Most readers know Adriana Trigiani from her Big Stone Gap series, but she also writes great standalone novels. One of her most popular titles is Lucia, Lucia. In 1950s New York City, Lucia Sartori is a young apprentice to a new fashion designer. Lucia is engaged to be married, but her fiancé’s family doesn’t approve of her working. Forced to choose between marriage and career, she chooses her dream job. When a handsome stranger captures her heart, she believes in his dreams.
The world of the New York fashion scene is richly detailed. Readers who love stories about family, fashion, and New York will enjoy this book.
Reporter Shane Ryan spends one year on the PGA tour and reports on the new breed of up-and-coming golfers. Slaying the Tiger is eye opening to anyone interested in the game of golf. What you see on TV is now what the players are really like. Many players have public relations staff who control the player’s image.
More importantly—what does it take to be a winner? What games do players play and does the rich junior player have the advantage? A must read for anyone who likes the game of golf and wants to know who the next Tiger will be.
When Kit Anaetti, a budding playwright, is invited to tea by her elderly neighbor, she hears her neighbor’s life story. Lucia was a young girl living in Greenwich Village in the 1950s and working in a custom dress designer’s shop. After meeting her future in-laws, she suddenly calls off her engagement. Instead, she chooses her work and a dashing and exciting suitor. Lucia, Lucia by Adriana Trigiani is a tragic love story with vivid Italian characters.
Christopher Boone finds a dog has been killed in his neighborhood. He decides to investigate and solve the crime. Because Christopher is autistic, the story is unusual and captivating. It’s a mystery, but not really a mystery. Check out Mark Haddon’s The Curious Incident of the Dog in the Night-Time.
This is John Grisham at his best doing what he does best – a courtroom drama. The setting is Chicago and the lawyers claim they have a boutique law firm. In reality, they are ambulance chasers. When they get a chance at a class action lawsuit, they are in hook, line, and sinker. Their newest partner is on a learning curve and wants nothing to do with corporate law.
If you want to really see what happens in a class action courtroom, The Litigators is the book for you. It also has lots of laughs. Movie rights have already been sold.
Quaker Honor Bright leaves England after her fiancé breaks their engagement. She travels to America with her sister to begin a new life. The trip is horrendous, but what awaits her is unexpected. Left to be cared for by strangers Honor must find her own way.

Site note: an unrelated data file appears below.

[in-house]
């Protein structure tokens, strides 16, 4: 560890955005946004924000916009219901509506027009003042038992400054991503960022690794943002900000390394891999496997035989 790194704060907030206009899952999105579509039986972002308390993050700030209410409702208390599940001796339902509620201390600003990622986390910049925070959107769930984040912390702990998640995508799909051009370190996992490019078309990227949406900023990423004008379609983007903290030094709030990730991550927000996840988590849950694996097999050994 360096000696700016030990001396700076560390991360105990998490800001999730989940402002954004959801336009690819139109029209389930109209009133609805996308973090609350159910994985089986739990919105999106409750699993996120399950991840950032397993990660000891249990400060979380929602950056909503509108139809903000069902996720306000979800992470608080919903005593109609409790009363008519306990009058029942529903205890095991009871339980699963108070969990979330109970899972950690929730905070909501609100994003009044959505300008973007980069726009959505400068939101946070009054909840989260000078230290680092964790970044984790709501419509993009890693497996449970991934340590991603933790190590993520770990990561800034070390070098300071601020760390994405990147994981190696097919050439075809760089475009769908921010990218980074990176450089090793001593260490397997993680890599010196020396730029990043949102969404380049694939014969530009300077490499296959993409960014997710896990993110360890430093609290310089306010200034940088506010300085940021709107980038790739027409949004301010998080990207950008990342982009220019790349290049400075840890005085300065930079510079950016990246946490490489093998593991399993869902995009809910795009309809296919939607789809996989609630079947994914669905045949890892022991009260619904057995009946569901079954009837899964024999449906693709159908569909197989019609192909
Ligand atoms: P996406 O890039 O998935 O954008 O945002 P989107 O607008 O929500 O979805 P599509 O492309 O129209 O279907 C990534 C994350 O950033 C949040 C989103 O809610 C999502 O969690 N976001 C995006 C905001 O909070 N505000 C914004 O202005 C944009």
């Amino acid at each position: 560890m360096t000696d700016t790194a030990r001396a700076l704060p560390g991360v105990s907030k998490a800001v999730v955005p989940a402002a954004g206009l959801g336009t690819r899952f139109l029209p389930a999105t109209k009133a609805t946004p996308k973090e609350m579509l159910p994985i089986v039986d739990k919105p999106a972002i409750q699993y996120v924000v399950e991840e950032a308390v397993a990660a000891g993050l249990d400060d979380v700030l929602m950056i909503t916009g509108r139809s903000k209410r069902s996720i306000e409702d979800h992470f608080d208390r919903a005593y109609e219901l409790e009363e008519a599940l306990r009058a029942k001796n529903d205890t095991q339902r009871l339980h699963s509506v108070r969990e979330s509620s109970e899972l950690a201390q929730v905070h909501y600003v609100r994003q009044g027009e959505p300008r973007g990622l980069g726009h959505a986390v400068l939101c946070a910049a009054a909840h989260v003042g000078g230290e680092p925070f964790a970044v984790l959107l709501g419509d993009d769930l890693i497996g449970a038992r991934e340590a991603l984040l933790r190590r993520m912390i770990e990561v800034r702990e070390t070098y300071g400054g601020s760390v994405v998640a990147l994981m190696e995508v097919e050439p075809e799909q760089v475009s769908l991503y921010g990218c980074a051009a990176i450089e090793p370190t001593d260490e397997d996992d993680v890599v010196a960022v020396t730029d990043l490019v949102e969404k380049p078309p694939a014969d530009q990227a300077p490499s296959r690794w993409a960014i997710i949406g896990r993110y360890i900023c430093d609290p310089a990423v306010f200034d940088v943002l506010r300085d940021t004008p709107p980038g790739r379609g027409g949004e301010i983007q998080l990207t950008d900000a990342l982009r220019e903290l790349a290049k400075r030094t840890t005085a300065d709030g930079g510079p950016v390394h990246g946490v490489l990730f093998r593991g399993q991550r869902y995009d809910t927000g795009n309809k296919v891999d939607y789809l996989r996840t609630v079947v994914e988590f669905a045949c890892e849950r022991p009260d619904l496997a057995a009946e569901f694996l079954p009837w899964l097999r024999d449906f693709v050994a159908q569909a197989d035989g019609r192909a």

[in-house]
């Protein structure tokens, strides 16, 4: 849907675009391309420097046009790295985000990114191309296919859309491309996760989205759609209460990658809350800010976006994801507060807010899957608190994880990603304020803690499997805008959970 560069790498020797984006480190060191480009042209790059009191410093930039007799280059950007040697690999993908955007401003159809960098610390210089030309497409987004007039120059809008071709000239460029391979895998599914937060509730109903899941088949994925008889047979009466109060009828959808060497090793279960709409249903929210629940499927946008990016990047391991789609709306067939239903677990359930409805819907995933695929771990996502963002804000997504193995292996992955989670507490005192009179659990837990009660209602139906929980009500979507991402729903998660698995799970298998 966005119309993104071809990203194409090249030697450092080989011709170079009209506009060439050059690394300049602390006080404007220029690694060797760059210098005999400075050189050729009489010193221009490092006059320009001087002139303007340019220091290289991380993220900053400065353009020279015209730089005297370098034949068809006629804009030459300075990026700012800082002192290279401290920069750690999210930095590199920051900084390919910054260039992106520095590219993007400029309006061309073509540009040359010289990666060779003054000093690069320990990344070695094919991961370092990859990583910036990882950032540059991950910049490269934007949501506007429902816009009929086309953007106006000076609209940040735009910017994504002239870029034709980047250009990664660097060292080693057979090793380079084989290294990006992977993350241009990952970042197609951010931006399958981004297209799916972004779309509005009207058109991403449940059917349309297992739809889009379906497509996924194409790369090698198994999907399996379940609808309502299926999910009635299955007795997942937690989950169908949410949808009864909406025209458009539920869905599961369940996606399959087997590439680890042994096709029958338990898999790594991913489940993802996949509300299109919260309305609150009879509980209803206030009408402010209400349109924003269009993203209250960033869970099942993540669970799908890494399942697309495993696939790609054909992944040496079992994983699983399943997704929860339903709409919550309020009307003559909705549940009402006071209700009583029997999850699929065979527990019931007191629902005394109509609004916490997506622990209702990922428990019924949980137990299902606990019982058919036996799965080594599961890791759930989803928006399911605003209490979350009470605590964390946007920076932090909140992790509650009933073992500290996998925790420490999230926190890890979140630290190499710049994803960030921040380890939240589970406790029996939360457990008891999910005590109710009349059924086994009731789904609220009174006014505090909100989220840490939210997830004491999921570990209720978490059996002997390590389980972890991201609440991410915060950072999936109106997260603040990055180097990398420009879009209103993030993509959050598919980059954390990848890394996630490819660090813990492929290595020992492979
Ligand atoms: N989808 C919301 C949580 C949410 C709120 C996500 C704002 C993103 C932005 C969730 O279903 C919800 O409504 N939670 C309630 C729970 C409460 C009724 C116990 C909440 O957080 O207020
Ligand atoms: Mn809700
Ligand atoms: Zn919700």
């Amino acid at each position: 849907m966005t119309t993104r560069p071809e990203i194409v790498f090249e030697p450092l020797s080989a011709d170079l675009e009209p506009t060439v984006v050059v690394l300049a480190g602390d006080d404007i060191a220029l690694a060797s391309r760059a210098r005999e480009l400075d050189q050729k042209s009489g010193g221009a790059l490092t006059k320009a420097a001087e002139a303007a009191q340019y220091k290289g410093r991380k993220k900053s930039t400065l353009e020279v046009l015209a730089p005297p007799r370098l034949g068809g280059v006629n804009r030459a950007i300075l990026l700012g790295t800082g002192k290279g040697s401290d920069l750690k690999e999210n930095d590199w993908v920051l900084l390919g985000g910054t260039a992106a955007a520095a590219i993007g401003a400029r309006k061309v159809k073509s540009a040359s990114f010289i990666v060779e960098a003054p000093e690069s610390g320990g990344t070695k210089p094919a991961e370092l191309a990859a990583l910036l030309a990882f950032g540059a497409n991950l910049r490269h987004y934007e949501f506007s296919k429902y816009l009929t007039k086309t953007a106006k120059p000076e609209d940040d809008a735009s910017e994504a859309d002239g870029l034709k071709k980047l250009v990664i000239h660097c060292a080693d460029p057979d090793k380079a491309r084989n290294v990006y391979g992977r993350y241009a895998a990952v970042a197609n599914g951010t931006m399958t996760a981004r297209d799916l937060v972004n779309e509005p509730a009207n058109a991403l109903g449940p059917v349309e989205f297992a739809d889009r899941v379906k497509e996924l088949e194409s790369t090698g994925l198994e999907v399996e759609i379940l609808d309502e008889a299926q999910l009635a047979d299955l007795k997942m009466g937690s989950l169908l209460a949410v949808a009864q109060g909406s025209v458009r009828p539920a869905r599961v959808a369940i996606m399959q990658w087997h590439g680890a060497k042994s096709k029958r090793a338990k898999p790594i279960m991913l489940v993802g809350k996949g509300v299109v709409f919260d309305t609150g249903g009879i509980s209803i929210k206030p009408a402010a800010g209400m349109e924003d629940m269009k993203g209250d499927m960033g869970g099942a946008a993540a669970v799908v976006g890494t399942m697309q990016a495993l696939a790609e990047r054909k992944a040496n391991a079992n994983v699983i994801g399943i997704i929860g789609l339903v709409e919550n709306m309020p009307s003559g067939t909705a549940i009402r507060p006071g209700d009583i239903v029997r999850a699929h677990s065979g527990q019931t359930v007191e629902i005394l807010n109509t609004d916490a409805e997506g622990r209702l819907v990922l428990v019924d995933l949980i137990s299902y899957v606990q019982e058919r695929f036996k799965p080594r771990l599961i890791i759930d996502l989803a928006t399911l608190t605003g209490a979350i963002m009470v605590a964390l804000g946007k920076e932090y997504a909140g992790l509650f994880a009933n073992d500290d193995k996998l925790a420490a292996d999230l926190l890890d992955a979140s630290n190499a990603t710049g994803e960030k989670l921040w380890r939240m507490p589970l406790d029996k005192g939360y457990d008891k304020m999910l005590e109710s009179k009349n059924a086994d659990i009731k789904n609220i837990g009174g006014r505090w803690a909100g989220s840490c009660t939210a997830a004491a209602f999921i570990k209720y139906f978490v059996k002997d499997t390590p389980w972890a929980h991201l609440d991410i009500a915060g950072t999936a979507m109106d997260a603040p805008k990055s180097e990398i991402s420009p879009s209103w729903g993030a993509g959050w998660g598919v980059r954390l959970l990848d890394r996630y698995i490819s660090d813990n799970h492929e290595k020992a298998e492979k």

The Last Runaway depicts life in 1850s Ohio. The Friends do not support slavery and many become part of the Underground Railroad. Honor Bright is in a strange country with strange ways. She copes by writing letters home to her family in England and by trying to help runaways. She is also torn between loved ones and doing what’s right.
New York Times bestselling author Tracy Chevalier’s newest novel helps the reader understand the anti-slavery movement and the Quakers
Dancing in the Dark by Stuart M. Kaminsky (1996)
Fred Astaire hires private investigator Toby Peters to teach an ex-mobster’s girlfriend to dance. The problem is she wants only Fred Astaire as her instructor. When she is found dead, Fred and Toby search for her killer. The dead bodies pile up. Hollywood during the war years is the scene.
Read the New York Times obituary of this beloved mystery writer.
Threads by Joseph Abboud (2004)
Abboud presents a fashion designer’s personal story of life in the rag trade. Abboud redefined menswear by bringing a European look to American clothing. Born in Boston, his desire for affluence was influenced by observing how others dressed. His rise in fashion was a rocky road, and in Threads he tells all.
Check out the author’s website as well as a preview of the book.
Bleachers by John Grisham (2003)
Former football players have come to sit in the bleachers of the stadium named for their former coach. The coach is now dying. Neely Crenshaw was one of the coach’s finest players. Crenshaw sits and reminisces about his senior year. He has to forgive his coach for the past, but he can’t forgive himself.
Margot Fonteyn by Meredith Daneman (2004)
This biography provides an up-close look at England’s prima ballerina. Margot Fonteyn had it all: great fame, love, a career, and a long life. Daneman provides a behind-the-scenes look at what makes a prima ballerina and the toll it takes.
Check out reviews from The Guardian (UK) and The Daily Telegraph (UK), listen to a BBC interview with the author, and read Fonteyn’s 1991 obituary in the New York Times.